In an episode where Carrie and her friends discuss love at first sight, a woman in the street is seen saying “How can you believe in love at first sight in a city where people jerk off at you on the subway?” As well as being hilarious, this is where ‘problematic fave’ starts to make sense. What makes the sentence uncomfortably funny is not that disgusting men will harass women that way om public transport, but the jadedness and realism of the woman’s reaction. The fact that some (perhaps unrealistically) romantic ideas will lose currency when confronted with a world where heterosexual relations will reflect unequal social standing, with sexuality an arena where not only romance and desire play a role, but sadly also violence and power.

Image: HBO

A third moment is when Charlotte meets the man of her dreams in a wedding held at the Plaza Hotel. He is handsome, funny and intelligent, has a good job and they get along incredibly well. He then introduces her to his parents, who are attending. Charlotte has a dance with his father, who grabs her behind. She screams and tells the son (her possible
future husband, she’d like to believe), who responds by telling Charlotte his parents have been together for 40 years and that his father would not risk that by grabbing “some young girl who’s wearing a slutty dress”. Charlotte wisely decides there and then that he will not be her future husband, and the viewers get to watch a very realistic portrayal of how people have generally reacted to women relating their experiences of sexual assault. These moments have stood out in ways that were probably not clear to the show’s makers when it was being produced, just the many other ones in the show’s six season arc.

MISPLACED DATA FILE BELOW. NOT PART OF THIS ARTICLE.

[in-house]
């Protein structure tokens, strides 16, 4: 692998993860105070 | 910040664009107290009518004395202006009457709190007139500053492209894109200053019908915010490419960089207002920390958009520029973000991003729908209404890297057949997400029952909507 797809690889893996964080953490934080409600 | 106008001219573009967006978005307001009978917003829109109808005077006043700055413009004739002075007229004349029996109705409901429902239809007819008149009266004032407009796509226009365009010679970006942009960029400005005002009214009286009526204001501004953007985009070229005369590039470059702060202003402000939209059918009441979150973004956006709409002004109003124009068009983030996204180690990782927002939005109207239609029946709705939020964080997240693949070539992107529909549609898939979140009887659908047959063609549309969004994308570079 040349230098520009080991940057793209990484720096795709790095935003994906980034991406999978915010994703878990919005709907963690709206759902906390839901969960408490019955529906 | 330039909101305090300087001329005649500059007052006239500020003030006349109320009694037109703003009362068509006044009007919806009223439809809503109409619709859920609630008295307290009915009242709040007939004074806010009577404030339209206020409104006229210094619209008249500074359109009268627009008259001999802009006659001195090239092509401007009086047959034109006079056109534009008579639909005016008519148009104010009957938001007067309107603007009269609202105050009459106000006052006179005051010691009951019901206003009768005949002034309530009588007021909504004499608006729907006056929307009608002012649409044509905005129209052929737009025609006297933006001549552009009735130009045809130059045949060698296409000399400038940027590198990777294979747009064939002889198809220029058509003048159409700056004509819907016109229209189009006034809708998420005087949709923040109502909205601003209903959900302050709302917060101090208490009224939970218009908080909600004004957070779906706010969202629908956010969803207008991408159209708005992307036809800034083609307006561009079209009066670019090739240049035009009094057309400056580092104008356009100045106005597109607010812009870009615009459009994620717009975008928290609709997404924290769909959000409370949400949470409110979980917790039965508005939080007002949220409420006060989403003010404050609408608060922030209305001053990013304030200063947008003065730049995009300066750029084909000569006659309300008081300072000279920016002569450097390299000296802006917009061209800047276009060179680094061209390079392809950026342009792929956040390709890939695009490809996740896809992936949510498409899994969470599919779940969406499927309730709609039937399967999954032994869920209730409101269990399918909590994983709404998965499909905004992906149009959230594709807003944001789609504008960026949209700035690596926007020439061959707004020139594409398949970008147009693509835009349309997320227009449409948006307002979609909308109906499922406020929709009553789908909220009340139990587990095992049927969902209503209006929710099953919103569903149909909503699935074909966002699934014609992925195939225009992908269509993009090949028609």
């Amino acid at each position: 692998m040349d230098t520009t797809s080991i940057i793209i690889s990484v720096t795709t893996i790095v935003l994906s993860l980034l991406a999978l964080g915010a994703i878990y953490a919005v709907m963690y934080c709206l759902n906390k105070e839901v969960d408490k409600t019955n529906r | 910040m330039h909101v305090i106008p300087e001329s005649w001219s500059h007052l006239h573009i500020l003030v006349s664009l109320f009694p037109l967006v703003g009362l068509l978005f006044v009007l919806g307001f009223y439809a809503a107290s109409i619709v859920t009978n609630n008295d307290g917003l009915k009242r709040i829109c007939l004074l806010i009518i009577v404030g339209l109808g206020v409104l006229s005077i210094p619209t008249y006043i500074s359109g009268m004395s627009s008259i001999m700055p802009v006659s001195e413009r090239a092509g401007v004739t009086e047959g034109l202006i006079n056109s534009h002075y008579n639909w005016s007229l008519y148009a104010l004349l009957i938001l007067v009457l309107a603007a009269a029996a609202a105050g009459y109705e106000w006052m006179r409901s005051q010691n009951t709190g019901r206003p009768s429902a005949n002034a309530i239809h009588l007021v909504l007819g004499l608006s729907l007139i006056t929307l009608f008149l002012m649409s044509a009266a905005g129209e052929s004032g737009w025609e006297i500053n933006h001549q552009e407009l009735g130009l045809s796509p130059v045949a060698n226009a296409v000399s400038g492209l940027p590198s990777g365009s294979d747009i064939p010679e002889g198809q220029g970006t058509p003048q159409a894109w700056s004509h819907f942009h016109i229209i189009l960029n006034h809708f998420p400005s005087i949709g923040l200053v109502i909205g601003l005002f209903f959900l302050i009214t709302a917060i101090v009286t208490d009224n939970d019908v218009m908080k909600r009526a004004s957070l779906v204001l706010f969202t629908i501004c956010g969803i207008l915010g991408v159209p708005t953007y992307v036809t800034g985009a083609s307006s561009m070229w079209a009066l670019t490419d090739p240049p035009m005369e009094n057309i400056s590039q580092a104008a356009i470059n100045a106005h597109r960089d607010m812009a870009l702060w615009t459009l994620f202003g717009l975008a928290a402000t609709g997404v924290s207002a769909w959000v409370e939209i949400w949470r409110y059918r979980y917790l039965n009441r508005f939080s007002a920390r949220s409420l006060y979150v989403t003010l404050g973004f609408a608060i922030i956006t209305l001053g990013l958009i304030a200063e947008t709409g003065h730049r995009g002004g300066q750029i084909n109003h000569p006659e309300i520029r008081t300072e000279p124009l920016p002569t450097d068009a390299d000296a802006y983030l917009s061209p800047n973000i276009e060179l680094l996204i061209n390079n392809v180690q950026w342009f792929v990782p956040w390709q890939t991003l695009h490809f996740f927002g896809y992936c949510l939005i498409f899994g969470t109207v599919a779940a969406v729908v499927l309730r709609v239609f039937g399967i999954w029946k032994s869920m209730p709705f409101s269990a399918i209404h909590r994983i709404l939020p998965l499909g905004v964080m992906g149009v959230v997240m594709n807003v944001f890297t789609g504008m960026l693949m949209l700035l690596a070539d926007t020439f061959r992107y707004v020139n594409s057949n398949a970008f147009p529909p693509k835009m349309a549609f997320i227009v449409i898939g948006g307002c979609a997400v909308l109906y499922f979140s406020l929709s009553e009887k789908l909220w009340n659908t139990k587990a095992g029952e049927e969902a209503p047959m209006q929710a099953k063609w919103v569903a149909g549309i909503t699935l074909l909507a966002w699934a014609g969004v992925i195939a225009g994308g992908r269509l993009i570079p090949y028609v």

The show has, however, badly aged in the way it deals with race, and has a very mixed track record when it comes to LGBT portrayals. Stanford is a gay character who portrays the difficulty gay men who do not fit the musclebound, rugged look, have in their community, while Samantha’s relationship with a woman had genuine emotional clout, ending not because Samantha missed men, but because Samantha was not ready to commit (the fact that Maria, her girlfriend, would break plates when angry did not help). But, when Samantha has neighbours who are trans sex workers, she routinely refers to them as ‘shemales’ or ‘trannies’, and so do other characters. There are very few appearances of people of colour as characters, and when Samantha dates a black man, it is implied that dating a black man is a result of Samantha’s sexual experimentation (instead of her being attracted to him because he is attractive) not because he is black and therefore ‘exotic’?. A show that takes place in New York would be a lot more realistic if it had better portrayed the city’s diversity.

The question, however, still stands: is it a problematic favourite? I think yes. As Carrie would probably say at the end of an episode; it has the features of every close but good relationship, where the best moments make up for the worst.